Stages of Human Development

Stages of Human Development

The psychological development begins at infancy up to adolescence before adulthood. While there are several researches done, Jean Piaget’s theory provides an insightful analysis of each stage (Pressley & McCormick, 2006). He undertook a critical observation of children’s cognitive behavior and developed a theory that summarized their intellectual development. It constitutes four main stages of psychosocial development with the key hallmark in respective stages.

The sensorimotor stage captures age group from infancy to two years. Children tend to use sensory experiences to explore the world being the main influence behind acquisition of intelligence. The concept of object constancy occurs in the child’s mind, attaching names to specific objects (Pressley & McCormick, 2006). The most important hallmark is the ability to distinct objects and the existence outside one’s perception. Children aged between two to seven years are in the preoperational stage where they learn through playing pretense but can’t make logic. They show inconsistent ideals of constancy (Pressley & McCormick, 2006). It is an important, since the child can distinguish objects’ difference sizes, appearance, etc. The concrete operational stage falls in the age group of between seven to eleven years. They show logical understanding of concepts and objects but are not stable to address abstract ideas (Pressley & McCormick, 2006). Most importantly, children observe their uniqueness and accept the diversity of thoughts, ideas, feelings, and opinions among people. The formal operational stage is the transitional stage from adolescence to adulthood. Children are able to observe logic in their thoughts and actions. Besides, they are able to address abstract concepts (Pressley & McCormick, 2006). The most important aspect of this stage is the child’s ability to use deductive reasoning in line with scientific approach to resolve problems on various issues about their immediate surroundings and the world.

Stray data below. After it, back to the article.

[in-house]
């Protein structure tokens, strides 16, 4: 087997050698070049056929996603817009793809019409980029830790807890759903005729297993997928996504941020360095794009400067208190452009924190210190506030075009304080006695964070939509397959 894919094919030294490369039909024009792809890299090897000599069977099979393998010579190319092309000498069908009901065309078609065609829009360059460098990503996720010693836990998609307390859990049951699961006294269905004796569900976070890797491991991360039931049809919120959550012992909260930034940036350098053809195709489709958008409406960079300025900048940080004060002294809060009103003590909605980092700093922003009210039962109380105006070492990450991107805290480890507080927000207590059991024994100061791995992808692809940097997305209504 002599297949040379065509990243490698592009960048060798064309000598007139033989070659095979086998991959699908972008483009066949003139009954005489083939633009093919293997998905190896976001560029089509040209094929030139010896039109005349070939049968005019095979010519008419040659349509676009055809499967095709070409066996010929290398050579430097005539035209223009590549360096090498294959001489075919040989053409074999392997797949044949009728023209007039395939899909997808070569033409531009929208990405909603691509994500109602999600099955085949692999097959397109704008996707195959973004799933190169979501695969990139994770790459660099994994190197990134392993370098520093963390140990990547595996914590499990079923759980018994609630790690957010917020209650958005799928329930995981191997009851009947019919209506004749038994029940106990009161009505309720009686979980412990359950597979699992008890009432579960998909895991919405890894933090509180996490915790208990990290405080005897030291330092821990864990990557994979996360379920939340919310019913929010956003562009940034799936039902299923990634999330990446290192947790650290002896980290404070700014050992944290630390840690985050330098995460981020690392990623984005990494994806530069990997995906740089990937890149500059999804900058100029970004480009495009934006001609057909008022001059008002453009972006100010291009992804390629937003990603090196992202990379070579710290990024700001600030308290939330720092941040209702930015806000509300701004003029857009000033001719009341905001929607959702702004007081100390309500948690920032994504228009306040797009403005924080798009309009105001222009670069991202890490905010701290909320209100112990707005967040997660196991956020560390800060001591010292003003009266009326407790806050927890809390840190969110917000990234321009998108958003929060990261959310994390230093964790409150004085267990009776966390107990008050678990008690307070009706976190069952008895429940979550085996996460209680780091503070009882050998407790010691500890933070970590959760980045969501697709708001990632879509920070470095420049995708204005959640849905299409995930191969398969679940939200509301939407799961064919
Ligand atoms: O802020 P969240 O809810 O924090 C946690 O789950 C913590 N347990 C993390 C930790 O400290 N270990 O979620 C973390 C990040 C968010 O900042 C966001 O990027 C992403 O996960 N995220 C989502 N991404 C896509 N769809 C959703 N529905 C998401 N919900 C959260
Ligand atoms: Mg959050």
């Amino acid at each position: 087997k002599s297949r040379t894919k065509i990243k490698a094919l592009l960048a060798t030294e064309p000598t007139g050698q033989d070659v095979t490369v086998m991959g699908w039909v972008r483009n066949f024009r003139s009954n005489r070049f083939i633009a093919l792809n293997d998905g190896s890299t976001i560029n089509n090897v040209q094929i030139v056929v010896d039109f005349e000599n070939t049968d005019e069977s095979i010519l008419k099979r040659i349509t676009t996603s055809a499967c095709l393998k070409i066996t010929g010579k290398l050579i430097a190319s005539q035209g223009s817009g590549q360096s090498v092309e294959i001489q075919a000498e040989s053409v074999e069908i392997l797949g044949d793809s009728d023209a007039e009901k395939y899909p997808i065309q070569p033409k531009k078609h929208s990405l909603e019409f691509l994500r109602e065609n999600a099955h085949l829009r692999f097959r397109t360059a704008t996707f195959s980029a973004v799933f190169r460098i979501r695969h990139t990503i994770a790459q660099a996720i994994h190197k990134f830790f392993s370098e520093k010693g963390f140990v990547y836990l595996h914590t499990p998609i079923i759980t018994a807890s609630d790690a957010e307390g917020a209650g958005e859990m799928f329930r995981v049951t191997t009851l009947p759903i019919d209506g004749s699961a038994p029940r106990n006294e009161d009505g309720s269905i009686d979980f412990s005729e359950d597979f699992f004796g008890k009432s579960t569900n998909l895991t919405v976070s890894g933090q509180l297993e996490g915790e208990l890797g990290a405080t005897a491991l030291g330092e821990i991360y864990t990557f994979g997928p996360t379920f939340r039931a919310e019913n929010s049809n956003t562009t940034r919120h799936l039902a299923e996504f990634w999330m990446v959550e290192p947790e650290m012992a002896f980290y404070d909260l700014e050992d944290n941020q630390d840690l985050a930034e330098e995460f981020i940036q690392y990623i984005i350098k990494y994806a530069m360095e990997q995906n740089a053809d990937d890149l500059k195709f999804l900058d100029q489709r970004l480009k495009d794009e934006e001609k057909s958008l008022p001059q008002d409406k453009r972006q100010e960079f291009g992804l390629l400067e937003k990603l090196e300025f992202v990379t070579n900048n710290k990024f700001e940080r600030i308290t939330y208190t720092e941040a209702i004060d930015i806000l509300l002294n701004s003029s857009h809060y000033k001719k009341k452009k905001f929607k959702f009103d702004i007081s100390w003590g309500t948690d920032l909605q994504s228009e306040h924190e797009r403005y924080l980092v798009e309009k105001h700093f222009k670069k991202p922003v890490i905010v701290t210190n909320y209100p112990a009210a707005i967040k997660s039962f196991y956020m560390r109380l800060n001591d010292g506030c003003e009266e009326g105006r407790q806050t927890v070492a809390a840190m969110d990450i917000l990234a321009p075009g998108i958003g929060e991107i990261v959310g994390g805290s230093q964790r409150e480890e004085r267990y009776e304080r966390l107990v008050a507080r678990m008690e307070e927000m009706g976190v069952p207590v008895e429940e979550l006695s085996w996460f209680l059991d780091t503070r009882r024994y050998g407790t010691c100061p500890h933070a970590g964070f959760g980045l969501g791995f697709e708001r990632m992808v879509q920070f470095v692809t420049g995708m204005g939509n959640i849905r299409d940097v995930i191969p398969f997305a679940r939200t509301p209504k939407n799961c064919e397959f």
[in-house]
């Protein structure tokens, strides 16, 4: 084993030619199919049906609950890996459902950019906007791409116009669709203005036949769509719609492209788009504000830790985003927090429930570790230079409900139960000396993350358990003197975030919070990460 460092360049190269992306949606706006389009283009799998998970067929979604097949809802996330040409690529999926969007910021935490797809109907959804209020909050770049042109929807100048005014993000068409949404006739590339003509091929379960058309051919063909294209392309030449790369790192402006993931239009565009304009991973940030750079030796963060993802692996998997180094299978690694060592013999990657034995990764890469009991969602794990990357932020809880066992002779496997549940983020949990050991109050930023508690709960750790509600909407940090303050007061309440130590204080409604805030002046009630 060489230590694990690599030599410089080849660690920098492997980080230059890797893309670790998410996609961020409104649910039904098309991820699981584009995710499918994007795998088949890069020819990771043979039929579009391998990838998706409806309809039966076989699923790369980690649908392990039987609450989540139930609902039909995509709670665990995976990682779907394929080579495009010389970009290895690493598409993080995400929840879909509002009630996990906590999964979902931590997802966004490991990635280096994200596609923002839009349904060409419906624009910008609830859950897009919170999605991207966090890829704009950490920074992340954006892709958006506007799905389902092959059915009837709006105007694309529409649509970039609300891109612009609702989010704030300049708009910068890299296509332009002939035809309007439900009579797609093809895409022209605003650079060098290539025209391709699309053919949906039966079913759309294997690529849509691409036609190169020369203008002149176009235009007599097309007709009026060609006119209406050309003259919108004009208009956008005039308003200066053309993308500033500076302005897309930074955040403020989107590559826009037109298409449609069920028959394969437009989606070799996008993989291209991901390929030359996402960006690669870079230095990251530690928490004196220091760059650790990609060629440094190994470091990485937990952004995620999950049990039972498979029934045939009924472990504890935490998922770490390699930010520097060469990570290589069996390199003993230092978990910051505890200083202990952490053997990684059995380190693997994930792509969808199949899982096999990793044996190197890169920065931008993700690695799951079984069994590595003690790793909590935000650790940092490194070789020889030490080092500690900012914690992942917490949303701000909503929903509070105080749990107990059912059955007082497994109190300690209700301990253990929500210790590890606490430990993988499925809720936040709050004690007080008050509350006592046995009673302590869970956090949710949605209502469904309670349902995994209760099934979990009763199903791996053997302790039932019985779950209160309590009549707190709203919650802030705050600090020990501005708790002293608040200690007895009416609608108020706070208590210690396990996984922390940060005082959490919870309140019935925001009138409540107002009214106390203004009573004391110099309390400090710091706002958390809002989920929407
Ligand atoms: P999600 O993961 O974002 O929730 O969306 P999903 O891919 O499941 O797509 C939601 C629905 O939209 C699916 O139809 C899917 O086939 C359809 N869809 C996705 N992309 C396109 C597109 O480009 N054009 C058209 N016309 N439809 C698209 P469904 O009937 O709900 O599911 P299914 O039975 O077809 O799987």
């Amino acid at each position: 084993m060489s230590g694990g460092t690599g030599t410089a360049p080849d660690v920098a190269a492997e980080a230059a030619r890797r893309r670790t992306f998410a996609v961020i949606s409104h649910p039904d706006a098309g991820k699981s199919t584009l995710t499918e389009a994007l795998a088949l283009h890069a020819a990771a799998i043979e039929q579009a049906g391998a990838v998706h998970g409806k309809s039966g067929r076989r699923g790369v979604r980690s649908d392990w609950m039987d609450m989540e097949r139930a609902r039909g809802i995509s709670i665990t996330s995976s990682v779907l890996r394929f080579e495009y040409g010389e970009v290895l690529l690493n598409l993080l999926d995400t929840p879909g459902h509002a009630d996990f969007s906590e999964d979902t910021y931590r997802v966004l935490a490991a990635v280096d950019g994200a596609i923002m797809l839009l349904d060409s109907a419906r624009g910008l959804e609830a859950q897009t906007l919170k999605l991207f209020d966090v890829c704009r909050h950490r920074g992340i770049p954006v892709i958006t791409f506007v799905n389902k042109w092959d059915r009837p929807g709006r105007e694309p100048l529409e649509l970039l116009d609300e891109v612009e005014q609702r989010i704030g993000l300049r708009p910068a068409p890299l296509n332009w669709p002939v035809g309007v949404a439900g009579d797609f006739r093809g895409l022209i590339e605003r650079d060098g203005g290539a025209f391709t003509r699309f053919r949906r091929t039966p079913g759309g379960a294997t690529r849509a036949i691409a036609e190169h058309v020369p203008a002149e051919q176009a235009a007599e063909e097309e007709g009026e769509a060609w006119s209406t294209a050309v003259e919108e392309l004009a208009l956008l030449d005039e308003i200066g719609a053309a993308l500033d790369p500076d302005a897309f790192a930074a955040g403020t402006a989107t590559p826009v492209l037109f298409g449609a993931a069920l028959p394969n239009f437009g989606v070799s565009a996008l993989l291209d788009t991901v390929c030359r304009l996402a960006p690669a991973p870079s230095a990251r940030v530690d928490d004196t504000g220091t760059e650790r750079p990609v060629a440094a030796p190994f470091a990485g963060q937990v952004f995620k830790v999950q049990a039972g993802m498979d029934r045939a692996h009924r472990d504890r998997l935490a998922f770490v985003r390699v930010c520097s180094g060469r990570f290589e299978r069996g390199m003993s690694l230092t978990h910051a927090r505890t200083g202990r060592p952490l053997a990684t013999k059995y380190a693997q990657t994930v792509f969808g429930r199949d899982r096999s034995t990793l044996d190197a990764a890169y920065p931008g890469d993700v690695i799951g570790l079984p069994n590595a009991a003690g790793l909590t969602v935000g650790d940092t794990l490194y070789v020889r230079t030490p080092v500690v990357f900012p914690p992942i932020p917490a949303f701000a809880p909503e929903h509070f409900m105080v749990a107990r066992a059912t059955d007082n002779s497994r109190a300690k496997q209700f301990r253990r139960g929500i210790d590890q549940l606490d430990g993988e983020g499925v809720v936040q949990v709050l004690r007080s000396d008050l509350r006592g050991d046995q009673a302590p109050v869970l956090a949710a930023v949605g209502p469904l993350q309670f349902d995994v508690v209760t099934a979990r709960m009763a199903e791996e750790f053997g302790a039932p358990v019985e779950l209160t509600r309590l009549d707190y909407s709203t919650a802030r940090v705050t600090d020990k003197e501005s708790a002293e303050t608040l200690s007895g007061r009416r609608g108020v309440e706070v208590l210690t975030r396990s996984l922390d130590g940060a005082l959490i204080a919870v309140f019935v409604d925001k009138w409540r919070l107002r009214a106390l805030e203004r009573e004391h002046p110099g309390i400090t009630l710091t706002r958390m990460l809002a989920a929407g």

Piaget’s theory is emphatic on the cognitive transition across physiological changes in children. The theory forms an important basis to understand children and help them through their life to achieve their potential and appreciate diversity.


Pressley, M., & McCormick, C. (2006). Child and adolescent development for educators. New York: Guilford Press.

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